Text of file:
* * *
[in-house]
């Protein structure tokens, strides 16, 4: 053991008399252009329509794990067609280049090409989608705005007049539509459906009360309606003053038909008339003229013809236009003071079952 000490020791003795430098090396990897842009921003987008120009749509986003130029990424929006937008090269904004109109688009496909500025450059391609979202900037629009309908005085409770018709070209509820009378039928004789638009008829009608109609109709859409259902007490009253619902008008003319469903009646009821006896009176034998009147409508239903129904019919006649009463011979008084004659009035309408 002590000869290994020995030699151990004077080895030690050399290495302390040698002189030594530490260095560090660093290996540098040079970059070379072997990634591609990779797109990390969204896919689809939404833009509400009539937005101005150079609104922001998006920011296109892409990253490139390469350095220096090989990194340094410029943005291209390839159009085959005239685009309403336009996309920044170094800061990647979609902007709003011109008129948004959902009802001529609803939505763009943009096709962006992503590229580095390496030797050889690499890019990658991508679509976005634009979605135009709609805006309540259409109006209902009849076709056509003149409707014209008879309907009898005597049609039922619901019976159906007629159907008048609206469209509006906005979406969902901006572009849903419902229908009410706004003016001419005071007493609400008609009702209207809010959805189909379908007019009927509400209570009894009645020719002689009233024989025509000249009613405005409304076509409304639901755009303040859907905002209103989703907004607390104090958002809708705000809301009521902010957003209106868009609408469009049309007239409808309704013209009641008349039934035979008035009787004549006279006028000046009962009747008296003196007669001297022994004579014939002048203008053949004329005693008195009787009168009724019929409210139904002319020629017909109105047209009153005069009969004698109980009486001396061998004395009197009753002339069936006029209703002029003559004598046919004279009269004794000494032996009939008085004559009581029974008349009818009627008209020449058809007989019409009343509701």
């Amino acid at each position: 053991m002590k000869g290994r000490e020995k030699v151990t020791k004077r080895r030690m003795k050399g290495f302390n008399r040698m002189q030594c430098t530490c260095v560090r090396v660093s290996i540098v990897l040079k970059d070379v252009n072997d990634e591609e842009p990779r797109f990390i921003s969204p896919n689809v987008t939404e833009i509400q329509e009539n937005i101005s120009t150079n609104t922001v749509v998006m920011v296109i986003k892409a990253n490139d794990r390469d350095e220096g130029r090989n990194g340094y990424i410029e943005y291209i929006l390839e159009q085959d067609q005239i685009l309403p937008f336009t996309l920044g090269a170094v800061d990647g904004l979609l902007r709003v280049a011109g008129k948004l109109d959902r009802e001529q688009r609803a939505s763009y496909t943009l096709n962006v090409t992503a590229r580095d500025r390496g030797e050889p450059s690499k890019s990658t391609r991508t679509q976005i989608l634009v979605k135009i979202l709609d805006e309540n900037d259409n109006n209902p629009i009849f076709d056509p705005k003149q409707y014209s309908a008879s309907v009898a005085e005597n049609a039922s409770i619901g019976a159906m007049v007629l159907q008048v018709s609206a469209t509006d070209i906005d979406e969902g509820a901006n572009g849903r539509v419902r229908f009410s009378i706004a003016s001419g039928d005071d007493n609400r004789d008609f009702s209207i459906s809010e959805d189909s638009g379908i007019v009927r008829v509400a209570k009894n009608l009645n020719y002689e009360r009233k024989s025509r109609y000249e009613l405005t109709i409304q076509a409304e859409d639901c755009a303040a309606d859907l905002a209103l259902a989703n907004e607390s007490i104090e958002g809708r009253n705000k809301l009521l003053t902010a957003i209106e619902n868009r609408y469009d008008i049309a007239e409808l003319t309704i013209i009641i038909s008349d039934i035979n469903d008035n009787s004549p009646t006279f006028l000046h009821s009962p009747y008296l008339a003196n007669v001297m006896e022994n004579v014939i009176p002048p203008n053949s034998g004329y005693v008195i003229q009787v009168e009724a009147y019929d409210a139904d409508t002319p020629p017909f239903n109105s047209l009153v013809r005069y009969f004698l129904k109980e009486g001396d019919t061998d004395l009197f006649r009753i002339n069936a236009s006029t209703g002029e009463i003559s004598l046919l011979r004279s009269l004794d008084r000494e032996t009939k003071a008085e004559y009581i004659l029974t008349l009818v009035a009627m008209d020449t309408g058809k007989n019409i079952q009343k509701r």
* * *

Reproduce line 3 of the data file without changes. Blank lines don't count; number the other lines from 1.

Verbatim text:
């Amino acid at each position: 053991m002590k000869g290994r000490e020995k030699v151990t020791k004077r080895r030690m003795k050399g290495f302390n008399r040698m002189q030594c430098t530490c260095v560090r090396v660093s290996i540098v990897l040079k970059d070379v252009n072997d990634e591609e842009p990779r797109f990390i921003s969204p896919n689809v987008t939404e833009i509400q329509e009539n937005i101005s120009t150079n609104t922001v749509v998006m920011v296109i986003k892409a990253n490139d794990r390469d350095e220096g130029r090989n990194g340094y990424i410029e943005y291209i929006l390839e159009q085959d067609q005239i685009l309403p937008f336009t996309l920044g090269a170094v800061d990647g904004l979609l902007r709003v280049a011109g008129k948004l109109d959902r009802e001529q688009r609803a939505s763009y496909t943009l096709n962006v090409t992503a590229r580095d500025r390496g030797e050889p450059s690499k890019s990658t391609r991508t679509q976005i989608l634009v979605k135009i979202l709609d805006e309540n900037d259409n109006n209902p629009i009849f076709d056509p705005k003149q409707y014209s309908a008879s309907v009898a005085e005597n049609a039922s409770i619901g019976a159906m007049v007629l159907q008048v018709s609206a469209t509006d070209i906005d979406e969902g509820a901006n572009g849903r539509v419902r229908f009410s009378i706004a003016s001419g039928d005071d007493n609400r004789d008609f009702s209207i459906s809010e959805d189909s638009g379908i007019v009927r008829v509400a209570k009894n009608l009645n020719y002689e009360r009233k024989s025509r109609y000249e009613l405005t109709i409304q076509a409304e859409d639901c755009a303040a309606d859907l905002a209103l259902a989703n907004e607390s007490i104090e958002g809708r009253n705000k809301l009521l003053t902010a957003i209106e619902n868009r609408y469009d008008i049309a007239e409808l003319t309704i013209i009641i038909s008349d039934i035979n469903d008035n009787s004549p009646t006279f006028l000046h009821s009962p009747y008296l008339a003196n007669v001297m006896e022994n004579v014939i009176p002048p203008n053949s034998g004329y005693v008195i003229q009787v009168e009724a009147y019929d409210a139904d409508t002319p020629p017909f239903n109105s047209l009153v013809r005069y009969f004698l129904k109980e009486g001396d019919t061998d004395l009197f006649r009753i002339n069936a236009s006029t209703g002029e009463i003559s004598l046919l011979r004279s009269l004794d008084r000494e032996t009939k003071a008085e004559y009581i004659l029974t008349l009818v009035a009627m008209d020449t309408g058809k007989n019409i079952q009343k509701r």